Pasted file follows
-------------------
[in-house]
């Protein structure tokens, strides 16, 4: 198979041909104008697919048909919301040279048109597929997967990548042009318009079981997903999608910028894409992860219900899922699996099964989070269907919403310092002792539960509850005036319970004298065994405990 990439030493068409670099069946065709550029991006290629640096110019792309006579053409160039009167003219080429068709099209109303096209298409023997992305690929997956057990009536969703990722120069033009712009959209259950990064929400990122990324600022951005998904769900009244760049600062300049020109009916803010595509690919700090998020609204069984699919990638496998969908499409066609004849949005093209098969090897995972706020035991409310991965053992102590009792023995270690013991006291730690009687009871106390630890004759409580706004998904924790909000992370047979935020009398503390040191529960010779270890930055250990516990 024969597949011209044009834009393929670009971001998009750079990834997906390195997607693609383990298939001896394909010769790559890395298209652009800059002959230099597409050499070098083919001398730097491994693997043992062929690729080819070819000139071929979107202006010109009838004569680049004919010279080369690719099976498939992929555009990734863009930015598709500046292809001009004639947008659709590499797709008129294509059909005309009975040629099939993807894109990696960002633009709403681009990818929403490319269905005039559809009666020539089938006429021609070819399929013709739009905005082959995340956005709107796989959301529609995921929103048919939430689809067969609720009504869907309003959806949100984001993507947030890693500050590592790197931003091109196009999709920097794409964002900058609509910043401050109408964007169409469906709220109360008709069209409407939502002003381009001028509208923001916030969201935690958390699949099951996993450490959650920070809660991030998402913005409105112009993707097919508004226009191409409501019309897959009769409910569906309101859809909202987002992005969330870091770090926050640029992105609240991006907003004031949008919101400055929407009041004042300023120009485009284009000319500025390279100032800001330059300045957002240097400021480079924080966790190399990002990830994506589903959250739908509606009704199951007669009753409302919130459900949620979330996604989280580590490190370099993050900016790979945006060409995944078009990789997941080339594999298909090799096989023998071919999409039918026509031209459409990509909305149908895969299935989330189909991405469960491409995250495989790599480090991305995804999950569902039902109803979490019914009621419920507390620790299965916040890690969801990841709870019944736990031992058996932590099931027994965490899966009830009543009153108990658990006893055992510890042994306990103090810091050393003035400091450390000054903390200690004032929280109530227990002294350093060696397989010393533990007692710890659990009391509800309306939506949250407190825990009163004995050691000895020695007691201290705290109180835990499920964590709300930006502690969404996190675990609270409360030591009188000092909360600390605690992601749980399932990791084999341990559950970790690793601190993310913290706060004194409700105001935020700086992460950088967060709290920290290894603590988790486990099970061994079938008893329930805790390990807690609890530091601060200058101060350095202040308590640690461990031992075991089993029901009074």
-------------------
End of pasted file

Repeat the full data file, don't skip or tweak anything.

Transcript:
[in-house]
């Protein structure tokens, strides 16, 4: 198979041909104008697919048909919301040279048109597929997967990548042009318009079981997903999608910028894409992860219900899922699996099964989070269907919403310092002792539960509850005036319970004298065994405990 990439030493068409670099069946065709550029991006290629640096110019792309006579053409160039009167003219080429068709099209109303096209298409023997992305690929997956057990009536969703990722120069033009712009959209259950990064929400990122990324600022951005998904769900009244760049600062300049020109009916803010595509690919700090998020609204069984699919990638496998969908499409066609004849949005093209098969090897995972706020035991409310991965053992102590009792023995270690013991006291730690009687009871106390630890004759409580706004998904924790909000992370047979935020009398503390040191529960010779270890930055250990516990 024969597949011209044009834009393929670009971001998009750079990834997906390195997607693609383990298939001896394909010769790559890395298209652009800059002959230099597409050499070098083919001398730097491994693997043992062929690729080819070819000139071929979107202006010109009838004569680049004919010279080369690719099976498939992929555009990734863009930015598709500046292809001009004639947008659709590499797709008129294509059909005309009975040629099939993807894109990696960002633009709403681009990818929403490319269905005039559809009666020539089938006429021609070819399929013709739009905005082959995340956005709107796989959301529609995921929103048919939430689809067969609720009504869907309003959806949100984001993507947030890693500050590592790197931003091109196009999709920097794409964002900058609509910043401050109408964007169409469906709220109360008709069209409407939502002003381009001028509208923001916030969201935690958390699949099951996993450490959650920070809660991030998402913005409105112009993707097919508004226009191409409501019309897959009769409910569906309101859809909202987002992005969330870091770090926050640029992105609240991006907003004031949008919101400055929407009041004042300023120009485009284009000319500025390279100032800001330059300045957002240097400021480079924080966790190399990002990830994506589903959250739908509606009704199951007669009753409302919130459900949620979330996604989280580590490190370099993050900016790979945006060409995944078009990789997941080339594999298909090799096989023998071919999409039918026509031209459409990509909305149908895969299935989330189909991405469960491409995250495989790599480090991305995804999950569902039902109803979490019914009621419920507390620790299965916040890690969801990841709870019944736990031992058996932590099931027994965490899966009830009543009153108990658990006893055992510890042994306990103090810091050393003035400091450390000054903390200690004032929280109530227990002294350093060696397989010393533990007692710890659990009391509800309306939506949250407190825990009163004995050691000895020695007691201290705290109180835990499920964590709300930006502690969404996190675990609270409360030591009188000092909360600390605690992601749980399932990791084999341990559950970790690793601190993310913290706060004194409700105001935020700086992460950088967060709290920290290894603590988790486990099970061994079938008893329930805790390990807690609890530091601060200058101060350095202040308590640690461990031992075991089993029901009074």